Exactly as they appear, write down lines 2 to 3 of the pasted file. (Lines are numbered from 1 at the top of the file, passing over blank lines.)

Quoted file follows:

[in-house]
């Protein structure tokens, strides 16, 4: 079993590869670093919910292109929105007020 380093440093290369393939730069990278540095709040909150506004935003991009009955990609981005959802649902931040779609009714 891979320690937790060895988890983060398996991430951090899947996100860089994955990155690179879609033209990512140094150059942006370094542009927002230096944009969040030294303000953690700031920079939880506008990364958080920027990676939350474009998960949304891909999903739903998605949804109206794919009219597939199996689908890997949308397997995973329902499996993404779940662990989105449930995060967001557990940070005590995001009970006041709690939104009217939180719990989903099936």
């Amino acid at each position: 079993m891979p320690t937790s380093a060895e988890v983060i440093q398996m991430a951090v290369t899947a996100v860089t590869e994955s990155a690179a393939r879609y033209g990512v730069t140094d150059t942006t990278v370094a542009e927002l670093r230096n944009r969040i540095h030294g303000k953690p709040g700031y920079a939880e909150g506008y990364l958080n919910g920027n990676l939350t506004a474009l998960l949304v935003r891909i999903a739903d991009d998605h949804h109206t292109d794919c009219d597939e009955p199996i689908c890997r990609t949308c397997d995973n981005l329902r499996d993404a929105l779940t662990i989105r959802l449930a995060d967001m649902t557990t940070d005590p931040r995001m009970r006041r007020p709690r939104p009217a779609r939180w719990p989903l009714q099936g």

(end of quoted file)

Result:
């Protein structure tokens, strides 16, 4: 079993590869670093919910292109929105007020 380093440093290369393939730069990278540095709040909150506004935003991009009955990609981005959802649902931040779609009714 891979320690937790060895988890983060398996991430951090899947996100860089994955990155690179879609033209990512140094150059942006370094542009927002230096944009969040030294303000953690700031920079939880506008990364958080920027990676939350474009998960949304891909999903739903998605949804109206794919009219597939199996689908890997949308397997995973329902499996993404779940662990989105449930995060967001557990940070005590995001009970006041709690939104009217939180719990989903099936």
């Amino acid at each position: 079993m891979p320690t937790s380093a060895e988890v983060i440093q398996m991430a951090v290369t899947a996100v860089t590869e994955s990155a690179a393939r879609y033209g990512v730069t140094d150059t942006t990278v370094a542009e927002l670093r230096n944009r969040i540095h030294g303000k953690p709040g700031y920079a939880e909150g506008y990364l958080n919910g920027n990676l939350t506004a474009l998960l949304v935003r891909i999903a739903d991009d998605h949804h109206t292109d794919c009219d597939e009955p199996i689908c890997r990609t949308c397997d995973n981005l329902r499996d993404a929105l779940t662990i989105r959802l449930a995060d967001m649902t557990t940070d005590p931040r995001m009970r006041r007020p709690r939104p009217a779609r939180w719990p989903l009714q099936g």